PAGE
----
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Mineral depletion, with special reference to petroleum

By Morris Albert Adelman


Two implications of received theory are (1) mineral net prices rise at the riskless interest rate, and (2) in-ground value is equal to the current net price. Both propositions are false. A correct theory has been joined to mistaken premises. Mineral resources are inexhaustible. The economic problem is not the intertemporal allocation of a stock but coping with the cost of a flow of reserve accretions. Mineral scarcity and price are the uncertain fluctuating result of a tug-of-war between diminishing returns versus increasing knowledge. Hence minerals are risky assets. Development cost, finding cost, and user cost (the penalty for development/production today instead of tomorrow) are all substitutes. Hence change in any one is a proxy for change in any other. Development cost is observable, and has been stable in many countries for pro- longed periods. User cost was also stable in the USA. There is no sign of any pattern of gradual depletion and rising cost. A simple model of an individual reservoir explains observed relations of value and price. The rate of interest has both a positive and negative effect upon the rate of reservoir depletion. The net effect of a change is therefore weak. Expropriation of low-cost oil fields, had they been operated independently to maximize value, would have led to drastic increases in depletion rates. The fact of decrease proves collusive restriction of output to maintain prices.National Science Foundation, SES-8412971 and Center for Energy Policy Research of the M.I.T. Energy Laborator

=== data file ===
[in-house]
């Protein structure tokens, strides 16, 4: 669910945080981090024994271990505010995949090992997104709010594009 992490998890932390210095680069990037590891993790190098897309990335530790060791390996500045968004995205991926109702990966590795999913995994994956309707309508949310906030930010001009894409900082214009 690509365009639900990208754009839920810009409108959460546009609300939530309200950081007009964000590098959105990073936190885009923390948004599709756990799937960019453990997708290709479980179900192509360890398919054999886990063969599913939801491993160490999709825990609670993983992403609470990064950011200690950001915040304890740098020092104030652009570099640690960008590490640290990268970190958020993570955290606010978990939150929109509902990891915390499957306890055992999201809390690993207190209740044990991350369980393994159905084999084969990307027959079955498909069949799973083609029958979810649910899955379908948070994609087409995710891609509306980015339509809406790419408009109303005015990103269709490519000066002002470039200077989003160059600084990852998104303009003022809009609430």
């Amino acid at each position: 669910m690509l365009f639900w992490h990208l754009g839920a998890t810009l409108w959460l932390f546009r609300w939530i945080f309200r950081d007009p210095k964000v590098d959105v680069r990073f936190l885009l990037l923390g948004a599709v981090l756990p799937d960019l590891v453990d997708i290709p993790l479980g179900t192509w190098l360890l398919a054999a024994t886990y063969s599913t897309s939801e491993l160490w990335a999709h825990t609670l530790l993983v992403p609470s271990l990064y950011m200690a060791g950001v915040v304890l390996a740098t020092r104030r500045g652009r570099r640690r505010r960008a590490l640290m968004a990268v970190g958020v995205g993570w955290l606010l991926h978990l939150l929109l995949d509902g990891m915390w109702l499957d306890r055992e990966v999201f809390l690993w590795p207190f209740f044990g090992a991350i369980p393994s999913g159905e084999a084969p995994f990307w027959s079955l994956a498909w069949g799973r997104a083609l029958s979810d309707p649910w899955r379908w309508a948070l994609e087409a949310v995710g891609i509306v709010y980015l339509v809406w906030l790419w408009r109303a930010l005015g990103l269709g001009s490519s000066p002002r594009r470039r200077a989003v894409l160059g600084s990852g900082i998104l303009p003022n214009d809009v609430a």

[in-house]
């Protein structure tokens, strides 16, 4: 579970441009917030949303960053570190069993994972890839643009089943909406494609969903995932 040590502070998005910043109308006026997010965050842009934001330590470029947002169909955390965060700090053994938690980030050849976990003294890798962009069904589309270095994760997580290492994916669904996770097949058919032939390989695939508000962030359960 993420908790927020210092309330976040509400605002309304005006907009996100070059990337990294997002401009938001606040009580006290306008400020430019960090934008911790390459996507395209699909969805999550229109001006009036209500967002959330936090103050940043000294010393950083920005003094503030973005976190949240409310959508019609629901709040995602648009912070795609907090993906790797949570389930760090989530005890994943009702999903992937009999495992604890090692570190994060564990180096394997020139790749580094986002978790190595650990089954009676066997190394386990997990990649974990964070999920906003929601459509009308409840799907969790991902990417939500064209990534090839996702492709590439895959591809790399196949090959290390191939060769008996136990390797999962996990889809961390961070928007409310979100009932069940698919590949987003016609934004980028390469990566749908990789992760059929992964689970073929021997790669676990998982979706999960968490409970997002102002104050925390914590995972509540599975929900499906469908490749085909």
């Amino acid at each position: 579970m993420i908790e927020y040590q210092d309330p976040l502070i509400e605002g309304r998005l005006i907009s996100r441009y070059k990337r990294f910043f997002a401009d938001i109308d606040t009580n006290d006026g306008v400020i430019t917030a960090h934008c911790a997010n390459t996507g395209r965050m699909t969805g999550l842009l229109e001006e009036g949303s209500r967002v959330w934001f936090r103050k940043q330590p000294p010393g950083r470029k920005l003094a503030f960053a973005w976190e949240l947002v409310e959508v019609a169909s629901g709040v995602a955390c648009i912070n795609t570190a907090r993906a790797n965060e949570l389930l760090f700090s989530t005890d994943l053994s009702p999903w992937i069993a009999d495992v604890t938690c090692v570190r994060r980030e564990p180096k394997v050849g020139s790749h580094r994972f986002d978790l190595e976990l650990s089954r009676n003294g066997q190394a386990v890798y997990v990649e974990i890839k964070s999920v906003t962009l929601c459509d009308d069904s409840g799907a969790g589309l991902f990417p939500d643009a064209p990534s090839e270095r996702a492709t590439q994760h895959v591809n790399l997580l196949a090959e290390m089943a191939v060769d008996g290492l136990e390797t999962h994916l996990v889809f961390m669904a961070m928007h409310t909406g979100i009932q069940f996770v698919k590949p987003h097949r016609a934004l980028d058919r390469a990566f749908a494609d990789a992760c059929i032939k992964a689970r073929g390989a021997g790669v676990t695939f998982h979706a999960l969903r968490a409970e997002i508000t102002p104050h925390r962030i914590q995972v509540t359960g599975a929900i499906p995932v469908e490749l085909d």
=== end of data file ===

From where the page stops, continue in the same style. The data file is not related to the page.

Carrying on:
Publisher: MIT Energy Lab
Year: 1988
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Provided by: DSpace@MIT
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